A single-word tweet is all it took to get the rumour mill running.
Bryce Gibbs sent out a tweet reading “Baggers” after Carlton’s one-point win over Essendon on Saturday night and the footy world took notice.
Gibbs, who has fallen out of favour at the Crows, spent a decade at the Blues and was clearly thrilled to see some of his old friends get a win over the old enemy.
However, as to be expected, the tweet caused a reaction. Many people have discussed whether it was an appropriate tweet from a player currently on a list at another club, let alone a player who has been cast on the outside of that club and looks unlikely to play senior footy anytime soon.
Gibbs has fallen out of favour rapidly since his big-money move back home and there are now people wondering whether a return the Princes Park is on the cards.
At the end of 2019, Eddie Betts requested a trade back to Carlton after six seasons at the Crows and it warmed the hearts of Carlton fans no end.
That move set a precedent that Gibbs could possibly follow. There would be people at Carlton looking at the Gibbs situation and seeing the Betts deal and drawing obvious comparisons.
Adelaide have admitted they are rebuilding and have said they will release players who no longer wish to be at the club. Gibbs’ heavy pay packet makes him a hard sell but Adelaide have been partial to paying parts of players’ salaries (Josh Jenkins and Eddie Betts) in order to get them off the books.
But does Gibbs have a role to play at Carlton? Two weeks ago the answer to that was a hard no, but with two wins on the bounce over Geelong and Essendon, their may be a place for the South Australian after all. If Carlton’s rise continues, there’s no telling how far they can get in 2020.
If they can reach or get close to finals, there could be very valid thinking Gibbs could be the cherry on top of the cake the Crows believed they had back in 2017.
Gibbs still has the class to play at the level. In 2018 he was second for contested possessions and tackles while ranking first for clearances for the Crows. Gibbs finished fourth in the best and fairest and played every game.
He was then dropped four times in 2018 and floated to half back in a failed move to revive his Adelaide career. However new Adelaide coach Matthew Nicks has doubled down on the move, sighting Rory Laird and Brodie Smith as Gibbs’ opposition for a spot in the senior side.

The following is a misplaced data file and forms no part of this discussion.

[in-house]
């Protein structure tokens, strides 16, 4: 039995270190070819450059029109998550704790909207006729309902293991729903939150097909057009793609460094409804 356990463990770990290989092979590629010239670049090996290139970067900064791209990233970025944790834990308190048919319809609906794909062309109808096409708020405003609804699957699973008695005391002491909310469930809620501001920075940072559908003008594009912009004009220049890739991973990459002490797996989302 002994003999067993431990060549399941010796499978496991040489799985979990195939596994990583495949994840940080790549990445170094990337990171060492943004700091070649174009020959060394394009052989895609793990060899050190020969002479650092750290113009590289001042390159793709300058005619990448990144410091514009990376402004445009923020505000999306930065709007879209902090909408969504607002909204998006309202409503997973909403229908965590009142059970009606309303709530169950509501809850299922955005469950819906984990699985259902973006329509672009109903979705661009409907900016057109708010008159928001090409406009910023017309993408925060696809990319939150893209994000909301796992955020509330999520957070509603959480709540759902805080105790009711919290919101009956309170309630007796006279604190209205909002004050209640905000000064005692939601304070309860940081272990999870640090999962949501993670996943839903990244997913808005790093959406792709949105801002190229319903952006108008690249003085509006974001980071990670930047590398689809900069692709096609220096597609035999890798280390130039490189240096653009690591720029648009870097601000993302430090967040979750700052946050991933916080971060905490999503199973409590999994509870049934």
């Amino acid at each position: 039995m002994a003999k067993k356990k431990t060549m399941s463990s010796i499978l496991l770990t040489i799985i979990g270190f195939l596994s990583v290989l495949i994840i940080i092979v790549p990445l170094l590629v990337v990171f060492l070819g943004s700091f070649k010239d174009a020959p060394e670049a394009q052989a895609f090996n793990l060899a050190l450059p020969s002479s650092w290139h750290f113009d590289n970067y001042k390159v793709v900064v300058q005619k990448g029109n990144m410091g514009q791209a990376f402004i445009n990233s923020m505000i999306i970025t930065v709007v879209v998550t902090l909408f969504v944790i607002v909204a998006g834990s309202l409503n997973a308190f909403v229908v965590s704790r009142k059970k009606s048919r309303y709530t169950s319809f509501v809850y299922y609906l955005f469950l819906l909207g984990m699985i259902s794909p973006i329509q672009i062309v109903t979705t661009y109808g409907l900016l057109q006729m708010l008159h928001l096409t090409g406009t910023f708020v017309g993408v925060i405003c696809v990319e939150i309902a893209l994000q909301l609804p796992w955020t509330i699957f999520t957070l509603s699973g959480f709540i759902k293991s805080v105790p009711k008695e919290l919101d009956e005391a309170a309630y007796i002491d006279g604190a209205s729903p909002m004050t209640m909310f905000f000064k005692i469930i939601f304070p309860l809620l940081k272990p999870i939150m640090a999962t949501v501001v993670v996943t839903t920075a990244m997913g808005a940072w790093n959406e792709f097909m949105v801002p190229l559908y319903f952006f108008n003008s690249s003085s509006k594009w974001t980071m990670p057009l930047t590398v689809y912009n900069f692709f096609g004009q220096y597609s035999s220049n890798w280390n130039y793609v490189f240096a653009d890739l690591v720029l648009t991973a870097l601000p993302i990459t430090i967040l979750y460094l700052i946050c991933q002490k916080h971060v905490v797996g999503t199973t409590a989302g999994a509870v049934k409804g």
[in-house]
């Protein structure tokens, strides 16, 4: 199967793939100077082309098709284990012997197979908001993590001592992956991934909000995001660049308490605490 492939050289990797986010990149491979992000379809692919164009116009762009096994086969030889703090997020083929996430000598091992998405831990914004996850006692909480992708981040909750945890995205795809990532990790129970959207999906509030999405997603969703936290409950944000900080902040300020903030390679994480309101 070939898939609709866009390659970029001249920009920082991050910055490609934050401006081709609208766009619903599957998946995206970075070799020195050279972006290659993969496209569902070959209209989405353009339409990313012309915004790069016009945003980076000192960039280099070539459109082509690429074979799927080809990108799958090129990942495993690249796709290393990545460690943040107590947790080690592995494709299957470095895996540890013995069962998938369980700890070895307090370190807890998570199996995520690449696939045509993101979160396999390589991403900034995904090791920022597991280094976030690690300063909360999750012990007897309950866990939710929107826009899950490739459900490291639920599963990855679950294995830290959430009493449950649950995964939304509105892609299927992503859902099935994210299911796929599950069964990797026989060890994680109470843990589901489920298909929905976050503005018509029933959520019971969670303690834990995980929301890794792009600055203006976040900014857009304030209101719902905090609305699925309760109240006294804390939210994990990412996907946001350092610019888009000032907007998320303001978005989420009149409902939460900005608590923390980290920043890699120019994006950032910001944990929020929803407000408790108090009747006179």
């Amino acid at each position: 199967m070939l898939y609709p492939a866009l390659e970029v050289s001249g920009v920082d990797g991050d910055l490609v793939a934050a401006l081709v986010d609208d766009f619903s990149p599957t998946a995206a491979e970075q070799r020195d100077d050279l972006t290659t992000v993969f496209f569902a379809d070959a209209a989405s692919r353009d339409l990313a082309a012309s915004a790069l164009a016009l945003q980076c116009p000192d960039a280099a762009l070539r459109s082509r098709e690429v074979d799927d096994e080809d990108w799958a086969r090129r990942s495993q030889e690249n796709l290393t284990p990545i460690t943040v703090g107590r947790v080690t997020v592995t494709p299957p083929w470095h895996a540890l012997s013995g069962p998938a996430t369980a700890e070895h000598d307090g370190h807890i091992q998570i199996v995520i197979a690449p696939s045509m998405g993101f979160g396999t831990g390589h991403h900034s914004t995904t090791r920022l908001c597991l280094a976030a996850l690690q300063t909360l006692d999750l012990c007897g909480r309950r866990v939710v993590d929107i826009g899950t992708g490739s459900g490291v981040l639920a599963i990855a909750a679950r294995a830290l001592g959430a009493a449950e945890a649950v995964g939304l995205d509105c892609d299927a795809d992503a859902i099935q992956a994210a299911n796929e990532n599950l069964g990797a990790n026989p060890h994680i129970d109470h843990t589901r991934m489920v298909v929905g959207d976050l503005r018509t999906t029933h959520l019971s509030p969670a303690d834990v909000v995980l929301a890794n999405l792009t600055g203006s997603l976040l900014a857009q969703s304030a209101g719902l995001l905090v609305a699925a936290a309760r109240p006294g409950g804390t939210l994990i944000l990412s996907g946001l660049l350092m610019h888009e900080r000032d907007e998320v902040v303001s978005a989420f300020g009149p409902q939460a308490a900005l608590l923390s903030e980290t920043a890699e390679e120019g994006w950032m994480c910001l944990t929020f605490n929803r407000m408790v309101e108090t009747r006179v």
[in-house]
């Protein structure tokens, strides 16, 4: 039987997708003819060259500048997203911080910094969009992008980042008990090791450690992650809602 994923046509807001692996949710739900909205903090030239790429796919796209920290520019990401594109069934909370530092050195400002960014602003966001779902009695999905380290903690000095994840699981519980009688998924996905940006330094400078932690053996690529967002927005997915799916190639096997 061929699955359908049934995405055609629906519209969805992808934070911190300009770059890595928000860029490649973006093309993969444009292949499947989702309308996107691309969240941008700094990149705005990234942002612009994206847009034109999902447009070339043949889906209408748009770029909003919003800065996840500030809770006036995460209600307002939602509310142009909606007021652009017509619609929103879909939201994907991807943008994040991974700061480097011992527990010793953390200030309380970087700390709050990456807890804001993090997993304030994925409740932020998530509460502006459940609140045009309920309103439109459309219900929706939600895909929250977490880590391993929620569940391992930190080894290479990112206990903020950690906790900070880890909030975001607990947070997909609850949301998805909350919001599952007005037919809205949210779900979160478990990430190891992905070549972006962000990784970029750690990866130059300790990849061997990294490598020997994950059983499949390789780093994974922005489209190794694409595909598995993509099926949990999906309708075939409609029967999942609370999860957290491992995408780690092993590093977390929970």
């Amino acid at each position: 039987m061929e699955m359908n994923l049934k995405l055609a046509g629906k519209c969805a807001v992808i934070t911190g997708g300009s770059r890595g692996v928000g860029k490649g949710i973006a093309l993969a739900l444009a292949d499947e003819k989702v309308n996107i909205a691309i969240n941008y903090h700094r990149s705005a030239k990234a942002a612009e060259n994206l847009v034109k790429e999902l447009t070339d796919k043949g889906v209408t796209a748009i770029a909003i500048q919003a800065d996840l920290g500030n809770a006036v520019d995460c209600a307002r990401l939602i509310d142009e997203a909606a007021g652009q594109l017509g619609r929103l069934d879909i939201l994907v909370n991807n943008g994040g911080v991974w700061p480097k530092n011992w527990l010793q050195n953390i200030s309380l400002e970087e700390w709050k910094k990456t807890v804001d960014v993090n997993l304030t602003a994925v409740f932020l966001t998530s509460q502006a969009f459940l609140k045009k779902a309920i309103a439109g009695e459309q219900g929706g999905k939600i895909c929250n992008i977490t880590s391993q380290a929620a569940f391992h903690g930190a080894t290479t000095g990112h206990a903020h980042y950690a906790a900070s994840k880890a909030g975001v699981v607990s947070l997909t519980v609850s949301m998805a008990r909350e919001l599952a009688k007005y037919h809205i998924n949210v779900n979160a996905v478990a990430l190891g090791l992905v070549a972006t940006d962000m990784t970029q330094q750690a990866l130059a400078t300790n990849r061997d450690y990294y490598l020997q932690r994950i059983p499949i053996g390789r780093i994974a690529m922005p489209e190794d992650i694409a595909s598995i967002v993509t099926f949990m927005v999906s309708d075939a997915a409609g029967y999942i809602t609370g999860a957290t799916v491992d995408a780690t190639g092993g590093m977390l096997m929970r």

However, it is clear that Gibbs’ best position is in the midfield.
Carlton have a series of developing midfielders in their ranks and may want to turn their focus to turning them into stars. Zac Fisher, Will Setterfield, Sam Petrevski-Seton, Paddy Dow, Lochie O’Brien and David Cunningham are a few of the names the Blues have invested heavily in.
Will bringing Gibbs into the club hold back their development? Is it worth paying a substantial salary to a player that may only be at the club for a short stint? These are all questions the Blues have to weigh up if they are to make a play for their former number one draft pick.
Gibbs is only 30 years old. He has all the tools to keep him playing good footy for the next few years. He isn’t blessed with speed so it means he won’t lose his legs. His foot skills are elite and they won’t disappear. He has a high footy IQ and that doesn’t go away ever.
So if he does move to Carlton, he could still play a crucial role. Class with ball in hand is something the Blues need desperately.
The biggest question surrounding this is what does Bryce Gibbs want to do? Gibbs moved back to South Australia in order to be closer to family, so would he be willing to move back to Victoria for the closing chapter of his career?
How important is playing senior footy to Gibbs? Because if he really wants to play at the highest level again, he may need to look elsewhere because the Crows seem set on moving forward without him.
It would be a wild move if Gibbs did request a return to Carlton, however as 2020 has shown us, anything is possible and nothing is certain. While nothing may happen and Gibbs may stay put, this is definitely a situation worth keeping an eye on.